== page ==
|Fisheries Management Area Two surveyed
fish populations and evaluated the success of the walleye and tiger muskellunge
stocking programs at Keystone
Lake (also know as Keystone Power Dam) during the week of April 21, 2008. Keystone Lake is located in
southeastern Armstrong County.
Keystone Lake covers 950 acres and its primary purpose is to supply water to the nearby power plant. The lake is fairly deep with steep banks, but there are several coves that provide shallow habitat. When the lake thermally stratifies in summer sufficient dissolved oxygen has been detected below the thermocline for coldwater species to survive. However, we have stocked many thousands of lake, brook, brown and rainbow trout fingerlings over the years with limited success in developing a desirable coldwater fishery. Our stocking efforts now are concentrated on tiger muskellunge fingerlings and walleye fry and fingerlings.
Rainbow smelt were stocked in the mid-1970’s as a forage species and now maintain themselves through natural reproduction. Emerald shiners were stocked in the early-1980’s and also sustain themselves through natural reproduction. These species along with juvenile sunfish, black and white crappies and yellow perch provide an abundant forage base for Keystone Lake’s predators.
We set trapnets for the entire week and set a few daytime gillnets on the 23rd and 24th. Weather for the entire week was beautiful and rising water temperatures had the fish moving throughout the lake.
We captured 9 tiger muskellunge ranging from 34 to 42 inches in length. The tigers in Keystone are quite healthy and heavy for their length. Keystone Lake has been managed exclusively for tiger muskellunge since 1999. Our survey catches have shown that we get better survival from the tiger musky fingerlings we stock versus the purebreds we stocked in the past. Tiger musky seem to survive and grow well in the deeper, coolwater lakes like Keystone Lake, East Branch Clarion River Lake in Elk County and Piney Reservoir in Clarion County, possibly because of their northern pike lineage.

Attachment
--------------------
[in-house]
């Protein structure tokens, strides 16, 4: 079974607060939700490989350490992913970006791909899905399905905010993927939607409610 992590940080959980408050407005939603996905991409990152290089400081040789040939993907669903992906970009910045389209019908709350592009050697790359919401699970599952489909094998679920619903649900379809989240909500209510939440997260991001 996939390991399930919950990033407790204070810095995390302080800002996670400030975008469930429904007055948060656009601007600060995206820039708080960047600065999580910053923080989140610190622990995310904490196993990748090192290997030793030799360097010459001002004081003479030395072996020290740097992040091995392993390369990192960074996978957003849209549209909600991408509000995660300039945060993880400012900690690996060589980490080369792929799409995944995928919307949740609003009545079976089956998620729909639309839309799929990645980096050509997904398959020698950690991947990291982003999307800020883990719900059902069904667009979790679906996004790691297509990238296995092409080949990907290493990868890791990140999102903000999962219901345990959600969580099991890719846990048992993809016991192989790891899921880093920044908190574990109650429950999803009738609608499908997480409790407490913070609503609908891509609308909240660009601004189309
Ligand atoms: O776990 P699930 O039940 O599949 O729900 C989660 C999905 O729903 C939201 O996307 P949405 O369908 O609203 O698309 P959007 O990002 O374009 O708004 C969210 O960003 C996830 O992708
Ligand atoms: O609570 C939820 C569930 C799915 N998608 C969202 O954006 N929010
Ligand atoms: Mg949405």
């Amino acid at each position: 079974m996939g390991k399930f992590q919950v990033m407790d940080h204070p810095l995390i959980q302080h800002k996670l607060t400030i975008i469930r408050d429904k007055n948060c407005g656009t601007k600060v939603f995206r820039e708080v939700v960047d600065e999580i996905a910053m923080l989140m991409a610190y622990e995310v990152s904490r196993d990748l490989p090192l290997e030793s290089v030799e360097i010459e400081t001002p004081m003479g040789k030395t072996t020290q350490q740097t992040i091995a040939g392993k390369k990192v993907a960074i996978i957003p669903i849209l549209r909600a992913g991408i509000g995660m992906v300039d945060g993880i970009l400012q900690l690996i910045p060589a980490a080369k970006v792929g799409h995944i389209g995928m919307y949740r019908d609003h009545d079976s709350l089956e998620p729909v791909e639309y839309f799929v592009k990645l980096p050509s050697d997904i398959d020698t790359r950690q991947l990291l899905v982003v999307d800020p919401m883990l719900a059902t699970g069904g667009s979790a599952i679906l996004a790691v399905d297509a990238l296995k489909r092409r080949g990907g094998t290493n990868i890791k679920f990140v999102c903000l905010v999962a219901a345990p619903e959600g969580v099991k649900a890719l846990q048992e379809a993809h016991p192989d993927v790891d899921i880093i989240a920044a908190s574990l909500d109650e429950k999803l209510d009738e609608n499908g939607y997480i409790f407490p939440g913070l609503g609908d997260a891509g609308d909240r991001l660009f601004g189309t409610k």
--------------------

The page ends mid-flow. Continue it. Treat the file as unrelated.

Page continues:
We also captured 24 walleye between 18 and 29 inches in length. While this total is lower than we had hoped for, it is most likely due to the fact that the walleye had finished spawning and moved offshore, therefore, they were not as vulnerable to our nets, which were set in shallow water. All walleye captured were heavy for their length and were in excellent condition.
Our trapnet and gillnet catches revealed an outstanding black bass population in Keystone Lake. Generally, our Pennsylvania style trapnets are not effective in capturing bass (which is why bass are sampled by night electrofishing) but our trapnets and gillnets caught large numbers of bass, especially smallmouth. We captured a total of 108 smallmouth bass that ranged from 12 to 21.6 inches with 18 of them over 18 inches. We also captured 16 largemouth bass ranging from 8 to 18 inches. Keystone Lake’s bass have been managed under Big Bass Regulations since 1991.
Table 1. Size distribution of gamefish captured in Keystone Lake, Armstrong County during the week of April 21, 2008.
The panfish population in Keystone is dominated by crappie and bluegills. Keystone Lake contains decent populations of both black and white crappie with black crappie outnumbering whites about three to two. While the total number captured wasn’t particularly high, the size of the crappie in Keystone Lake is nice with 61 percent of all black crappies and 69 percent of all white crappies over 10 inches (Table 2).
Bluegills were common in the shallow areas with only 18% greater than seven inches. Other panfish included a few yellow perch, pumpkinseeds, rock bass, green sunfish and brown bullhead.
Table 2. Size distribution of panfish captured in Keystone Lake, Armstrong County during the week of April 21, 2008.
We will return to Keystone Lake this fall to conduct night electrofishing for black bass.
|-- Area 2|
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